Bacanora is a distilled alcoholic beverage made from the agave plant, similar to tequila and mezcal. There has been some debate over whether bacanora should be considered a type of mezcal or a distinct spirit. In this article, we’ll examine the history, production methods, and regulations around bacanora to help determine if it qualifies as a type of mezcal.
What is bacanora?
Bacanora is produced in the state of Sonora in northern Mexico. It gets its name from the town of Bacanora in Sonora. Bacanora is made from the Pacific Blue Agave (Agave azul) plant, which is native to Sonora and surrounding regions.
To make bacanora, the agave hearts are roasted in underground pit ovens, imparting a smoky flavor. The roasted agave is then crushed and fermented with water. The resulting liquid is distilled either one or two times. Bacanora has an alcohol content around 40-50% ABV (80-100 proof).
Like tequila and mezcal, bacanora has a bold, earthy flavor with hints of smoke from the roasting process. It tends to be sharper and wilder compared to the more refined taste of tequila. Some even describe bacanora as a “country cousin” to tequila.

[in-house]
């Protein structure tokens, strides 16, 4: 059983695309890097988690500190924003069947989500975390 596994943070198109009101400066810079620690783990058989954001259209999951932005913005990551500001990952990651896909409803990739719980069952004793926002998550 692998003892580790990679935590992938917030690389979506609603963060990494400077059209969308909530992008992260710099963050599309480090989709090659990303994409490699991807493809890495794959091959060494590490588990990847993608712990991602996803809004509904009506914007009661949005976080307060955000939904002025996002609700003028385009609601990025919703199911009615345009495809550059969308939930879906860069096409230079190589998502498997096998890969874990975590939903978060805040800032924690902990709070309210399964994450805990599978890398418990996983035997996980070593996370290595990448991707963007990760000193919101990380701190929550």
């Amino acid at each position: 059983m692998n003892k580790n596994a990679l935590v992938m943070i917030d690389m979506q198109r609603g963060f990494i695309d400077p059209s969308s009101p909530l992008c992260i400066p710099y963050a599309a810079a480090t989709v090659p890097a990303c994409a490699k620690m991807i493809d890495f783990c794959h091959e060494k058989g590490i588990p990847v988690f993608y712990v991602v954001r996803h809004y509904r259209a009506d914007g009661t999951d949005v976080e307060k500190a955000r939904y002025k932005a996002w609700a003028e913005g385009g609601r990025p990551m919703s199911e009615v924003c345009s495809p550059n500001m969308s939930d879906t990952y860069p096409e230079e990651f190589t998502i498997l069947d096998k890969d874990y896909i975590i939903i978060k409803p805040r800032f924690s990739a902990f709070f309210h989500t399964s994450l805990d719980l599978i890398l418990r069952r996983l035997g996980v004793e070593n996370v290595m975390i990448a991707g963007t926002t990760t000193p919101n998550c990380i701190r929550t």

History of bacanora production
Agave cultivation and distillation has a long history in Sonora, with origins tracing back hundreds of years to the early colonial era. The indigenous Mayo and Yaqui people of Sonora are said to have produced fermented drinks from agave even before the arrival of the Spanish.
Primitive distillation of agave likely began in the 1600s. At the time, distilling practices were crude, with the bacanora made in individual homes rather than commercial operations. This early “cottage industry” version of bacanora was known as chinguirita or aguardiente de penoles.
Bacanora production became more commercialized in the late 19th and early 20th centuries. The opening of modern distilleries helped improve quality standards. Bacanora from this era was traded locally or smuggled into the US due to restrictions on alcohol during Prohibition.
After Prohibition ended, tequila surged in popularity in the 1930s-1950s. Yet bacanora remained relatively obscure outside of Sonora. Illegal operations continued supplying moonshine bacanora to evade taxes and trade limits.
In the 1970s, bacanora production was legalized in Sonora. Regulations were introduced to establish Denomination of Origin status and product standards. However, many distillers continued operating outside the law. In the 1990s, initiatives helped bring bacanora makers into the legal fold and expand the industry.